Q1 2018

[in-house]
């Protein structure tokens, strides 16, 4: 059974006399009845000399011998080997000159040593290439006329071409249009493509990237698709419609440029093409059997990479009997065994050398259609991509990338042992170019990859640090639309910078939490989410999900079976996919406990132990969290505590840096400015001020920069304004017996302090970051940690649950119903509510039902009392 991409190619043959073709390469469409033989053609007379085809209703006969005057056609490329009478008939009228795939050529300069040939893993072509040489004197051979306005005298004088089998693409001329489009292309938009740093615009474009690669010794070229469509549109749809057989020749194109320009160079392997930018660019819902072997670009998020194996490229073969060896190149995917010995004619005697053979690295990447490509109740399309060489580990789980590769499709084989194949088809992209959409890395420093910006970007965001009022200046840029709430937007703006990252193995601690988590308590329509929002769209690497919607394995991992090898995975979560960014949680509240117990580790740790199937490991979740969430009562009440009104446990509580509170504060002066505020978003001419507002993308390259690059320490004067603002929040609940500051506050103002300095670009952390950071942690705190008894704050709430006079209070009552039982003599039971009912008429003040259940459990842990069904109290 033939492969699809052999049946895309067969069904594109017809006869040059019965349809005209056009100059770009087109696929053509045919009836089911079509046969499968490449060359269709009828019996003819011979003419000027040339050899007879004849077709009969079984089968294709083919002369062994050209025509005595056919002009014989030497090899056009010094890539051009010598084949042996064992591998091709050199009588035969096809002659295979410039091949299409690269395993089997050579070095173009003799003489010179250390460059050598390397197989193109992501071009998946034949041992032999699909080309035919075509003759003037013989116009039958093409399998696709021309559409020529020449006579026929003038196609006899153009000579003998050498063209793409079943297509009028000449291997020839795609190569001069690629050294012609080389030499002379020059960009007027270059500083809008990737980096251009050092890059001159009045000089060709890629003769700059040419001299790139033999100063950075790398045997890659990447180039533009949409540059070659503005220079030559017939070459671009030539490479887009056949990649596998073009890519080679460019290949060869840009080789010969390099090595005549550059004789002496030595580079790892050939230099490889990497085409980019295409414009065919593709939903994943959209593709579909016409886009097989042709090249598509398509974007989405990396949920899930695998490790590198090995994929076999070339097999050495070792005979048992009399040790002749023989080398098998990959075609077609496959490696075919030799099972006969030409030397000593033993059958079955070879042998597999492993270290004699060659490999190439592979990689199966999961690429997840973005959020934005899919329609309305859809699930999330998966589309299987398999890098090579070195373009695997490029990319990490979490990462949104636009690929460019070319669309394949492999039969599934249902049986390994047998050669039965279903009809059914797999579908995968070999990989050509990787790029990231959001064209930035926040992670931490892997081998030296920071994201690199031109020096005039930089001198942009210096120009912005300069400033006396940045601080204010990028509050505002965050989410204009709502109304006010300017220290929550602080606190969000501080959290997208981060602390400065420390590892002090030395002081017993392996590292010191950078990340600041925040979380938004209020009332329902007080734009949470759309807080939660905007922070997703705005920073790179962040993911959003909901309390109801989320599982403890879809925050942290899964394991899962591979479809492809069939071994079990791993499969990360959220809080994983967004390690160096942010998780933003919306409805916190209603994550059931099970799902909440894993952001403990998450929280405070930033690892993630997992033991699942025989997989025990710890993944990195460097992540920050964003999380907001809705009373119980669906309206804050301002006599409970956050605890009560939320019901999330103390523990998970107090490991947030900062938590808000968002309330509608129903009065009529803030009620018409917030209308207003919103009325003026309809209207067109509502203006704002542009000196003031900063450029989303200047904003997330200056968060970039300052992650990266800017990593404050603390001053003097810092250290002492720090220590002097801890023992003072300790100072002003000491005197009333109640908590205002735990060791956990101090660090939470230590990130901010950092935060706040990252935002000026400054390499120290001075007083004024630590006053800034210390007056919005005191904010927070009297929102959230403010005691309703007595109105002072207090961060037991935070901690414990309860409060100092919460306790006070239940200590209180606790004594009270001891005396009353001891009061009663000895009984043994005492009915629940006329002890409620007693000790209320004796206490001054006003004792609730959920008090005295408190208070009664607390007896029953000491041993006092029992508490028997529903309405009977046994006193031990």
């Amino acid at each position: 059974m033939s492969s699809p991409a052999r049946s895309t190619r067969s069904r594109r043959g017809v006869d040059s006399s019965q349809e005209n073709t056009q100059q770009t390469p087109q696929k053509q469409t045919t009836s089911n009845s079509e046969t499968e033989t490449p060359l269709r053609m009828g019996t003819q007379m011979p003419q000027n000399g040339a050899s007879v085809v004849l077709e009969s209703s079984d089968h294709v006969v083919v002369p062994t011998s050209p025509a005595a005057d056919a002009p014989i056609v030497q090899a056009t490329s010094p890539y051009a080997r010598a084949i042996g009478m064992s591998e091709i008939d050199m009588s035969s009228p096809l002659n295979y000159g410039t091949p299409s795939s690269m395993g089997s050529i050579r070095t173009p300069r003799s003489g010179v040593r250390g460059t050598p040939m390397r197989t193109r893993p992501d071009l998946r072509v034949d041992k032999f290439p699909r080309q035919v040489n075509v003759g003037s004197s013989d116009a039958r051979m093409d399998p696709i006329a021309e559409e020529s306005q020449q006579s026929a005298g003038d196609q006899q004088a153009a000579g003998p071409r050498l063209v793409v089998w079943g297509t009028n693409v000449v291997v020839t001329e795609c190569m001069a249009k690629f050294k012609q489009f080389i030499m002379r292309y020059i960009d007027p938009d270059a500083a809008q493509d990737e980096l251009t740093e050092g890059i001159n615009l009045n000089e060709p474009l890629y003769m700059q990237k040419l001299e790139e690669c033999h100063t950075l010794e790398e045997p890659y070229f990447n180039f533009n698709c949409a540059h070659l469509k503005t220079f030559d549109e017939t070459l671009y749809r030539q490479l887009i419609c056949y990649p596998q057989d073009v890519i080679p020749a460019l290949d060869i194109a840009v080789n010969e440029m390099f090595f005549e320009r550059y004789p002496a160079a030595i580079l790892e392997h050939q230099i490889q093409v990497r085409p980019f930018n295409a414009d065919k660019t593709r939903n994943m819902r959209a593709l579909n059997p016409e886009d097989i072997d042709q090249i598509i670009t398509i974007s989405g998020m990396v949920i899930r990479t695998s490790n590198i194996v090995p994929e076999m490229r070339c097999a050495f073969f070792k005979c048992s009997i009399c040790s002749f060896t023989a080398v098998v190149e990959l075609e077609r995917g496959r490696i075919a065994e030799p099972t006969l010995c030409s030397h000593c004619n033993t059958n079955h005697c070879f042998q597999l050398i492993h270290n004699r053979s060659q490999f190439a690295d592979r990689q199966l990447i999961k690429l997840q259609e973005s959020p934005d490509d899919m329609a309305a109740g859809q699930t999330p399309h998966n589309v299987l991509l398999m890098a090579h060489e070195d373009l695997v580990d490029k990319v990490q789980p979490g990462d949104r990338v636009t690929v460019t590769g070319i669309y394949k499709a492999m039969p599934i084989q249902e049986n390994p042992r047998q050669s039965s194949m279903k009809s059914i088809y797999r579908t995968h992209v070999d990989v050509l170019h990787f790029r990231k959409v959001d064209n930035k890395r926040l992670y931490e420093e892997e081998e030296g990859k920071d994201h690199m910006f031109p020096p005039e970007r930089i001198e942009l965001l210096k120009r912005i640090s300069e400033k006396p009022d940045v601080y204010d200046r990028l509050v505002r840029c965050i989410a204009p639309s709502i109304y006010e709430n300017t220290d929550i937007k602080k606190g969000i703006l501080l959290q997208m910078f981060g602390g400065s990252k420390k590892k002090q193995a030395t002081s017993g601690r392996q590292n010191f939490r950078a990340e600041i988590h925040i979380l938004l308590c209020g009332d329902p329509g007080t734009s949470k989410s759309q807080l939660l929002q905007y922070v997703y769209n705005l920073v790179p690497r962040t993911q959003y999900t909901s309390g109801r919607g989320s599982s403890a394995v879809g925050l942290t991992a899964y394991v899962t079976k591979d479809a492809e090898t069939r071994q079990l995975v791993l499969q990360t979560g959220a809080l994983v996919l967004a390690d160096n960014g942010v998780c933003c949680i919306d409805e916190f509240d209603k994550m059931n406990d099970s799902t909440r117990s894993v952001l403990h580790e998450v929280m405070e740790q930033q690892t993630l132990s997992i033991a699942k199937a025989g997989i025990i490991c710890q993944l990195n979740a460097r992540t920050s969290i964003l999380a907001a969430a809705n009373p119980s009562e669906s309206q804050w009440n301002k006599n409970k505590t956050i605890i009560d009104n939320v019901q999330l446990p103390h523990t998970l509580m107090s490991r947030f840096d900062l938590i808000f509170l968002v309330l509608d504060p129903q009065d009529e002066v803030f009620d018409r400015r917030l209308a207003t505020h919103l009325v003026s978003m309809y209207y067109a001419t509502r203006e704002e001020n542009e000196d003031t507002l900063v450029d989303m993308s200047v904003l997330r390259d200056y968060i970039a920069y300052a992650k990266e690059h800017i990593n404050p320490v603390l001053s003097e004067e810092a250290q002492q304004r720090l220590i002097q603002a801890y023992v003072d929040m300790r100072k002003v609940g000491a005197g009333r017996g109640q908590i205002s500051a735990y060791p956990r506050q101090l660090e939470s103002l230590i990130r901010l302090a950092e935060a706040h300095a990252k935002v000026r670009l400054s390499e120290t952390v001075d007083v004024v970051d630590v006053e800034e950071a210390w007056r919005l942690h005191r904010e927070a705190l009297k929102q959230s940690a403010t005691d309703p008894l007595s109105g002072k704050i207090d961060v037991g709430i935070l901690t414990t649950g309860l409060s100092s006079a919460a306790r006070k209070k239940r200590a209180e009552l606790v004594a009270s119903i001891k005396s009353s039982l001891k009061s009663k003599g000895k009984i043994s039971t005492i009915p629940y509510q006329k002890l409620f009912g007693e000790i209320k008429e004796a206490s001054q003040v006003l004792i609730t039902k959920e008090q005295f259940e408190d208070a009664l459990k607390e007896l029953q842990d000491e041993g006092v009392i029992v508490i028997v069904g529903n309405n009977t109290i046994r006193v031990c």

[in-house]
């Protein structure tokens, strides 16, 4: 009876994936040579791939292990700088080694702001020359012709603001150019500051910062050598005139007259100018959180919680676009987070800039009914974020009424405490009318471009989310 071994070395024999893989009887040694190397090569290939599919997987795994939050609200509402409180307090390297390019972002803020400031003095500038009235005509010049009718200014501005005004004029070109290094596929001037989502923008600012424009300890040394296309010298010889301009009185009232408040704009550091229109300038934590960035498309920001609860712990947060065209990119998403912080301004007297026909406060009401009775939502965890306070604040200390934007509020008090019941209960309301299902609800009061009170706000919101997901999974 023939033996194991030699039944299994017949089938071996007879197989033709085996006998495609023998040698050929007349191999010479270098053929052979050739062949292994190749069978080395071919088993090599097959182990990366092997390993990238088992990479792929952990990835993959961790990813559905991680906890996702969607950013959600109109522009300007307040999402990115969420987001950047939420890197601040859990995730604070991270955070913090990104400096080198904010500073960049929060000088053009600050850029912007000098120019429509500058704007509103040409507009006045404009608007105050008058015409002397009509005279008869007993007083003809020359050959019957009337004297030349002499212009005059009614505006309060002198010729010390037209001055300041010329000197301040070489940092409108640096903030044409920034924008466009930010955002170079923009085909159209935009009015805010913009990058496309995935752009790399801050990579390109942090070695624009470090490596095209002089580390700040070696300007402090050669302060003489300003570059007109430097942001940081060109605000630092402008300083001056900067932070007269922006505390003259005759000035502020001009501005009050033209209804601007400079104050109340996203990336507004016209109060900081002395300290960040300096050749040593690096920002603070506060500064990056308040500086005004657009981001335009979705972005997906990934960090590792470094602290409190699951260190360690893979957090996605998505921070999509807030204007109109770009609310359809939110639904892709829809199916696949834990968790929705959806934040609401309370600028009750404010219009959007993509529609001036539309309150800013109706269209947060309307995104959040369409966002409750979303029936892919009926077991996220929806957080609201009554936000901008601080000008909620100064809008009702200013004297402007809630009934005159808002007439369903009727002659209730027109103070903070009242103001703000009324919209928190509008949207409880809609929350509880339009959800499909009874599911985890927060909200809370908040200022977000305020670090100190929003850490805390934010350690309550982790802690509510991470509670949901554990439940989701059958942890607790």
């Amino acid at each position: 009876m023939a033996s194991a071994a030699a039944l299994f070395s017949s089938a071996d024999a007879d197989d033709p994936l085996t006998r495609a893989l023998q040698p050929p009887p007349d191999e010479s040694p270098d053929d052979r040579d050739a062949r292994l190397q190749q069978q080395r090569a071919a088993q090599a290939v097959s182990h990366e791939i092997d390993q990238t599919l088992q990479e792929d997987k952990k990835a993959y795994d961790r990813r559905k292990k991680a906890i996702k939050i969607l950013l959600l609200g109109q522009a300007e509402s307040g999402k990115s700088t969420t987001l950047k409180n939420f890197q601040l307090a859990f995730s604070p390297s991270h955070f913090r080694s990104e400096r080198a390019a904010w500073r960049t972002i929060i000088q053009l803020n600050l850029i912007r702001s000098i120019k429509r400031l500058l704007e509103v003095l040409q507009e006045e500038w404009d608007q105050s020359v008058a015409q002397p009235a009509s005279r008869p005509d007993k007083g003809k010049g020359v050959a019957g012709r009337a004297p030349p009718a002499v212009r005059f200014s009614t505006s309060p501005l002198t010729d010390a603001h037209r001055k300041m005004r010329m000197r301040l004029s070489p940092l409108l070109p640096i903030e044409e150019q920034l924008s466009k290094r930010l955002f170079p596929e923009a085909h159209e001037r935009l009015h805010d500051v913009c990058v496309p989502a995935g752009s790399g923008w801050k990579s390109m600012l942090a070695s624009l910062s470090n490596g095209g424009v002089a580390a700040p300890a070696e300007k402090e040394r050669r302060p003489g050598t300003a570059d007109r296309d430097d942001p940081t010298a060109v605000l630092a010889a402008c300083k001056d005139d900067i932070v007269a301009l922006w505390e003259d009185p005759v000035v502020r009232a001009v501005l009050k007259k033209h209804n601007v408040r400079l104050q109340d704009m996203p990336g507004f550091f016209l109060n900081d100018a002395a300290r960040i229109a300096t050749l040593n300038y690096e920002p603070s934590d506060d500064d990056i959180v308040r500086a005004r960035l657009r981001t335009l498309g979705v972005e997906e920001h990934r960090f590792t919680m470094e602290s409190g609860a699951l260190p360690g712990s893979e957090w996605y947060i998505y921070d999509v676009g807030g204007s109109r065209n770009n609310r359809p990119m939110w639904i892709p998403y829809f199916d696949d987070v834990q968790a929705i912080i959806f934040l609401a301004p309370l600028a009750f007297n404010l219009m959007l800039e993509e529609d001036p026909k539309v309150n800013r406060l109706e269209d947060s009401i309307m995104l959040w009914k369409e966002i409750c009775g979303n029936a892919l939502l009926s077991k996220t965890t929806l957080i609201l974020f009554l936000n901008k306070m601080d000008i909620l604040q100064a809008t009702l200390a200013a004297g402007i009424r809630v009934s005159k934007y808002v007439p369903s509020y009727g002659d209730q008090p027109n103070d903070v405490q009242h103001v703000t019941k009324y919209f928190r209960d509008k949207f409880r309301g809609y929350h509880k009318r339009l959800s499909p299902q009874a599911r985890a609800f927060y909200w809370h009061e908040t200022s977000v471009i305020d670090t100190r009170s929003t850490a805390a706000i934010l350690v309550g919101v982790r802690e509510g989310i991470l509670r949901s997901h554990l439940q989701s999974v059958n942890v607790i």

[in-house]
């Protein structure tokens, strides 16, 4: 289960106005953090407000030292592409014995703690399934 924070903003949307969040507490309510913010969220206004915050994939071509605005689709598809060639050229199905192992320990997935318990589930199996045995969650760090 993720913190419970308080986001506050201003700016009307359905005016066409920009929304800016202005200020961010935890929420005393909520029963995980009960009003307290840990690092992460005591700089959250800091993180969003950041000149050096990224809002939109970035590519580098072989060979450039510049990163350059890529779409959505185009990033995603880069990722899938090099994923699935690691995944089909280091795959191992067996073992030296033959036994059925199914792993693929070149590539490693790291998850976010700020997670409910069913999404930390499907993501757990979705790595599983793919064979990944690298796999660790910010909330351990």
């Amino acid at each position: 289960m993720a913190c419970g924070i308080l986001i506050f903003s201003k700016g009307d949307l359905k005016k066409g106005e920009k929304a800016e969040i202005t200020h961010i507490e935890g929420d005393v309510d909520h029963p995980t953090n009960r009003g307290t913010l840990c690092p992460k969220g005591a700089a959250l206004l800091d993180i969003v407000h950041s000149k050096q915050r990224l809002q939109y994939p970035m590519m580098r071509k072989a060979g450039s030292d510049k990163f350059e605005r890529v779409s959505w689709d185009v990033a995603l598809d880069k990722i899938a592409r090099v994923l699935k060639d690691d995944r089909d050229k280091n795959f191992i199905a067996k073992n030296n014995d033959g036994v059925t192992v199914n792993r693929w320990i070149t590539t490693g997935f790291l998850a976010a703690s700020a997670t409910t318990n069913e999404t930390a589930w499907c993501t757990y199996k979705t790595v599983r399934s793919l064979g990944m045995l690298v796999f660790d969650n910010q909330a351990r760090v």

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66 CINEMONTAGE / Q1 2018 GERALD B. GREENBERG, ACE PICTURE EDITOR JULY 29, 1936 – DECEMBER 22, 2017 Gerald B. Greenberg, ACE, died December 22 after a long illness, leaving behind a huge legacy and a collection of memorable films that bear his stamp of originality. He was 81. Known as Jerry by his friends and colleagues, Greenberg earned an Academy Award for The French Connection (1971) and, in 1980, achieved a rare feat of earning two Oscar nominations in the same year, for Kramer vs. Kramer and Apocalypse Now. In 2015, he received the ACE Career Achievement Award, and will also be remembered as a dedicated artist, painfully honest, who spoke his mind regardless of the consequences. Starting out editing music for commercials and documentaries in New York in the 1950s, his break came when he got the job of apprentice to Dede Allen, ACE, on Elia Kazan's America, America (1963). In 1967, the movie-going public was stunned by the brutal killing at the end of Bonnie and Clyde, a film brilliantly edited by Allen. That scene took movie violence to a whole new level, and it was edited by Greenberg, Allen's assistant and one of 'Dede's Boys.' Said Allen in the ACE-initiated documentary The Cutting Edge: The Magic of Movie Editing (2004), "Jerry did all the initial editing of the sequence. All I did was cut it down." Greenberg's first full editing credit was on Sidney Lumet's Bye Bye Braverman (1968). He teamed up with William Friedkin for The Boys in the Band (1970), which led him to the director's next project, the Oscar-winning The French Connection. This featured the famous car chase with Gene Hackman's "Popeye" Doyle pursuing a hit man riding an elevated train across Brooklyn. This was called one of the finest examples of montage editing since Battleship Potemkin (1925) by Vincent LoBrutto in his book The Art of Motion Picture Editing. Greenberg went on to edit such films as Electra Glide in Blue (1973) and The Taking of Pelham One Two Three (1974), and was part of the team that edited Francis Ford Coppola's Vietnam epic Apocalypse Now (1979), on which he is credited with editing the famous "Ride of the Valkyries" sequence. After completing Kramer vs. Kramer, he went to work for Brian De Palma on Dressed to Kill (1980). His editing struck a perfect balance between eroticism and suspense. This led to five more films with De Palma, including Scarface (1983), Body Double (1984) and The Untouchables (1987), the latter featuring a shoot-out scene that is a homage to the Odessa steps sequence from Sergei Eisenstein's Battleship Potemkin. He was also part of the crew for the ill-fated Michael Cimino epic, Heaven's Gate (1980). Greenberg went on to edit Awakenings (1990), For the Boys (1991) and, with Alan Heim, ACE, American History X (1998). His final credit was in 2015 for Point Break. Jack Tucker, ACE (Courtesy of ACE's CinemaEditor magazine) THOMAS G. STANFORD PICTURE EDITOR NOVEMBER 18, 1924 – DECEMBER 23, 2017 Thomas G. Stanford peacefully departed a long and happy life on December 23, 2017 at the age of 93, a life well-lived. He is survived by his beloved partner Sherry Bendickson, cherished daughter and husband Nina and Brendt Mullan, their adored children Julian and Denis, and cherished son and wife Adam and Lyn Stanford. Born in Germany and educated in Switzerland and England, he moved to Santa Fe, New Mexico after a long career as a film editor in Hollywood. The highlight of his numerous achievements in the film industry was receiving an Oscar for editing West Side Story (1961), which remains a masterpiece to this day. Thomas' career spanned nearly three decades. He collaborated with director Sydney Pollack on three films, The Slender Thread (1965), Jeremiah Johnson (1972) and The Yakuza (1974), and two with Mark Rydell, The Fox (1967) and The Reivers (1969). His first credited work was the 1959 film adaptation of Tennessee Williams' Suddenly Last Summer. Other editing credits are Hell in the Pacific (1968) and television work including an episode of Route 66 (1960-1964), two episodes of Burke's Law (1963- 1964), two episodes of Hec Ramsey (1972-1974) and the TV movies Mad Bull (1977) and Before and After (1979). Thomas discovered and fell in love with Santa Fe while working in New Mexico on The Legend of the Lone Ranger (1981). Upon retiring and moving there in 1987, he used his keen eye for editing in the redesign of an older Southwestern-style home, including repositioning to capture sweeping views and mountaintops. His interest and talent in classical music led him to performing in the New Mexico Symphony Chorus and later the Sangre de Cristo Chorale. His critical thinking and sharp wit were demonstrated in thoughtful, published letters to diverse publications (including CineMontage and its predecessor, Editors Guild Magazine) and in conversations with people from all walks of life. The crowning jewels in Thomas' life were his loving relationship with Sherry, and his pride in and love for his children. He leaves behind many friends who will miss his wisdom and humor, and his most engaging presence. Judi Hadfield PASSAGES Photo by Wm. Stetz

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